Post Christmas Sale Thoughts

Every year, the Silversmithing and Jewellery department hosts a Christmas sale. We’d have a week in November called Workshop Week, and that’s the week all tutorials, projects and help from our tutors and workshop technicians get suspended, and everyone buckles down to make their sale pieces. I dread the 2 weeks leading up to this week because I always have trouble thinking of what to make.

This year, each of us had to make £300 worth of jewellery. And to decide to make x number of the same design is slightly terrifying. What if it doesn’t sell well? What if no one buys any at all? What would I do with the remaining stock? How much is too much to charge? How would my design ever be able to compete with the 50 other designs on sale? So. Many. Questions.

Maybe it’s also a once bitten, twice shy kind of thing. I didn’t do very well the first year I did it, and I completely missed the sale the second year I was meant to do it (thank you, Bezalel for accepting me as an exchange student). So I went into this knowing full well it may completely backfire, and none would be sold. And I told a friend, ‘I just want to sell enough to cover the costs, and then I’m good. Not expecting anything more.’

But of course, deep down, I wanted to sell more than just that. I wanted to have majority of the pieces sold. If possible, I wanted to sell everything! But it was a secret desire, and for some reason, I was embarrassed for desiring that. So much so I probably only prayed it in the privacy of my shower.

Jesus is good, and He really did come through for me. Here are a couple of stories that happened for real.


C is my driving instructor, and we talk about random things in the car as I’m driving. He suddenly said during one of our lessons, ‘how much did you say your necklaces are again? I’d like to get one for my wife this christmas.’

‘Don’t you want to see the necklace before you even decide buy it?’

’Nah, it’s fine, I trust your taste.’

He did eventually buy the necklace, and even then, I had to ask him to open the box to check it before taking the money. Still don’t know what to think about the whole exchange, but he liked what he saw, and I hope his wife does too!

Ps. (updating 2 weeks after passing it to him) He told me he saw his wife wearing it a couple of times. The first time she did, she went up to him asking if he noticed she was wearing anything new! So so thankful it’s being worn! And relieved, because my taste has been validated in some ways.


Early on in the sale, a pal, messaged me asking if there were any necklaces left. He wanted to buy one for his gran. It was so sweet that he said ‘it might sound odd that it’s for my gran but I think she will, out of all the people in my family, appreciate it the most.’

I find that gifts are often given out of habit, that we give because, we’re meant to give. And while we sometimes think about whether or not the recipient will like it, we often forget to think about the longevity of a the things we buy. How much a person appreciates (not just in terms of thankfulness) something often dictates how regularly something is worn, and I’m glad and so thankful that this was considered.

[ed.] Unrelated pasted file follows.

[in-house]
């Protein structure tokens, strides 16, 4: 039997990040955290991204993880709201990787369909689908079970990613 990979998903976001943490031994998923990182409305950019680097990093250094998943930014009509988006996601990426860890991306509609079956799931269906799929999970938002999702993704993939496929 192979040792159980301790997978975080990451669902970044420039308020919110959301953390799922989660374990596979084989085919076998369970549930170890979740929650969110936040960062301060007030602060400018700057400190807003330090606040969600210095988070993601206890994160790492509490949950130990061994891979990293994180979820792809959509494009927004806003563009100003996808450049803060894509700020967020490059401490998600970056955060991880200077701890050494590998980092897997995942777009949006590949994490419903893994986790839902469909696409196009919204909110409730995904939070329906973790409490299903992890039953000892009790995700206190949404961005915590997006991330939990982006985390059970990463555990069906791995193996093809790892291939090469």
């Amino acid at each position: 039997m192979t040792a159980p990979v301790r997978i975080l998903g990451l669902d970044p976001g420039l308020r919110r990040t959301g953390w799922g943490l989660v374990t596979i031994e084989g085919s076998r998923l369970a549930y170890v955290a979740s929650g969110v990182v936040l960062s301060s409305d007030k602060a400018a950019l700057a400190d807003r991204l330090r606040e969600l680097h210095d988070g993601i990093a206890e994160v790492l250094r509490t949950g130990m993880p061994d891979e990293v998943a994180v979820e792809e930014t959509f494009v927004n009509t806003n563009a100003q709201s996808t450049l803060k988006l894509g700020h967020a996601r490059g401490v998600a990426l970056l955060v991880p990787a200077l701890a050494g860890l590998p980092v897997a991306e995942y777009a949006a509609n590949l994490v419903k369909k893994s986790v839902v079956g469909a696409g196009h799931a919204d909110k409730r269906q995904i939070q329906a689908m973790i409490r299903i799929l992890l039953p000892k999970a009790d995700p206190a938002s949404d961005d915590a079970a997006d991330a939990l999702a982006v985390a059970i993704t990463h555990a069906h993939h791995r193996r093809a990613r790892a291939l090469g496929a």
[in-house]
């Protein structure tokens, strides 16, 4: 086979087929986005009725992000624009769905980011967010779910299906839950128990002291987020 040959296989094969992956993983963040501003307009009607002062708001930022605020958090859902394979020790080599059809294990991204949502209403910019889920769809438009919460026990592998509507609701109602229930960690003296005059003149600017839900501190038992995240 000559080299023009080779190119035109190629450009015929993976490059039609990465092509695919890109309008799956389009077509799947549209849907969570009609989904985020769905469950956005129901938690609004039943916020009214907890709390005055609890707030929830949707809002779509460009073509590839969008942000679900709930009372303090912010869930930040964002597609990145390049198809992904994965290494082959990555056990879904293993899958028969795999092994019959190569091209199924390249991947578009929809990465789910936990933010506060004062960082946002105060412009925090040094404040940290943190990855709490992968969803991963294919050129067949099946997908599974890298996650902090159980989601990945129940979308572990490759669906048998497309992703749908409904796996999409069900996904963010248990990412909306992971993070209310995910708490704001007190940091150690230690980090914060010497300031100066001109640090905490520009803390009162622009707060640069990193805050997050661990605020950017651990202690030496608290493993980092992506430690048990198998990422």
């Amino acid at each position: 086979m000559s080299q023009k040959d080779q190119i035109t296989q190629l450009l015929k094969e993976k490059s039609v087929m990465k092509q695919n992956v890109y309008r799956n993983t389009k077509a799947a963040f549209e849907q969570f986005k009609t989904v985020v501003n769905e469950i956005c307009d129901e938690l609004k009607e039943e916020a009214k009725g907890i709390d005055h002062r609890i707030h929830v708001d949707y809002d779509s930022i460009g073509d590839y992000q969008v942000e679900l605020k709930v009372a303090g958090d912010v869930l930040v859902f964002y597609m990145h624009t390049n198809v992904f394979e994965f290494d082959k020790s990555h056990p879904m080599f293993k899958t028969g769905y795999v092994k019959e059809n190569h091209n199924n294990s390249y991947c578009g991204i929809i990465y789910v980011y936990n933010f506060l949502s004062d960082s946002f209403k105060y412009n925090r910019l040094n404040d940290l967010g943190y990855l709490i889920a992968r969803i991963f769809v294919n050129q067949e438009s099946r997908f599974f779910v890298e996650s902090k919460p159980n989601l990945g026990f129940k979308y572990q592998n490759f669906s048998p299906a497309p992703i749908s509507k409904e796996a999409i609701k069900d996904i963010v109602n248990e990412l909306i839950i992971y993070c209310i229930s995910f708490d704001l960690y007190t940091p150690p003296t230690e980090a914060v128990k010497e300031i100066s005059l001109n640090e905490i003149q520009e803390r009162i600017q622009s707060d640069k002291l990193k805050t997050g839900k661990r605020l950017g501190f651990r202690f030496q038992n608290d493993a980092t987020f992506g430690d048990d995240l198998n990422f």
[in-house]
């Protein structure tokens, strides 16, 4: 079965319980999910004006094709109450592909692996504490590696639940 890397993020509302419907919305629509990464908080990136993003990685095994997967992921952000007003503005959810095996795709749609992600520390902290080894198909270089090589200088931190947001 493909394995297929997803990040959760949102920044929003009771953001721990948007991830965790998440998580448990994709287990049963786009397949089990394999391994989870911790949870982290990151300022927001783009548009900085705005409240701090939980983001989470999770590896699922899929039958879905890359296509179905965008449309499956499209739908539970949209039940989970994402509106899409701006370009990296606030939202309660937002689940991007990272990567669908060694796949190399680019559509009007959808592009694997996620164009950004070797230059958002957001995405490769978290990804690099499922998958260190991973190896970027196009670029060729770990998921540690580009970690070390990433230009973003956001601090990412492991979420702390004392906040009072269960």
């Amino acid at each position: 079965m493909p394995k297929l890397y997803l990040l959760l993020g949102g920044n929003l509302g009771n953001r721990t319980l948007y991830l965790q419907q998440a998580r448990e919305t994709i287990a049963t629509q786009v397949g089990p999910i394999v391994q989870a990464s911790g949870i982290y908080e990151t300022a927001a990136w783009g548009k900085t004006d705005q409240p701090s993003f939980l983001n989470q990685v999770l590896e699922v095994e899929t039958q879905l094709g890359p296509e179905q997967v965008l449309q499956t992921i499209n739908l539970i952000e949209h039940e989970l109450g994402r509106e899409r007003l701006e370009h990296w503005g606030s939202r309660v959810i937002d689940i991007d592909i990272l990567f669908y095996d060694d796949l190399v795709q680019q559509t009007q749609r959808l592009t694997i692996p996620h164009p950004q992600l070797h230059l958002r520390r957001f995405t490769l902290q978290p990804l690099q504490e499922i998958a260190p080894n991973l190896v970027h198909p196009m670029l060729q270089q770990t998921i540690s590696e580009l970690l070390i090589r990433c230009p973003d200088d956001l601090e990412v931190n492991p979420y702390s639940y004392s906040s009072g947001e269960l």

Ps. I love that the necklaces are being worn by people of all ages! That is the ultimate epitome of timelessness, which is #goals.


The day christmas sale in uni ended, I got an email from a Masters student in GSA, saying she really wanted to buy the necklace but couldn't make it for the sale before it was closed. And I didn't know about the email until one day, we were sitting in the workshop and this girl comes in and asks if she can still buy jewellery. We asked her, 'do you know what you want? It's over now, but we can put you in contact with the person to ask him/her!'

And she said my name, and it took a while to process. I was like, did she just say my name? YES, SHE DID JUST SAY MY NAME.

She ended up buying 2, one for her sister, and one for herself.

I think the most heartwarming thing about the whole experience was knowing that someone genuinely likes and treasures something you made. (And was willing to email, and personally head up to the studio just to make sure she got it.) And aside from realising I need to check my email no matter how crazy life gets, I learnt that while it takes time and effort to find people (or people to find you) who value what you do, it's well worth it.


The purpose of the sale is to raise funds for 3rd years to go to Munich in March. Every year, the 3rd years travel to Germany for Munich Jewellery Week. It’s a really good eye-opening experience. Think Art Stage, but for jewellery.

So this is how it works:
Proceeds from all the sales come in, the department takes off the costs, then splits the profits 50-50. But I didn’t realise (and 100% do not agree with) they did not consider the cost of packaging as a cost. So all packaging falls under the responsibility of the maker, and not split with the department.

At the end of the official sale, 13 of the 17 pieces made had been sold. The remaining 4 were bought by other people, including the girl in the previous story. But because I didn’t sell everything with the department, I got to keep 100% of the proceeds from the last 4 sales! It not just covered the cost of the packaging, but also bumped up the amount we get to give! If you’re new here, it might be nice for you to know that we always use 10% of our proceeds (not just profits!) to support individuals, foundations, organisations, charities and groups that we believe in. They typically center around education, heritage, and social & environmental research and conservation.

And because of that, I’m thoroughly pleased to say that the amount we’re giving this christmas has never been higher!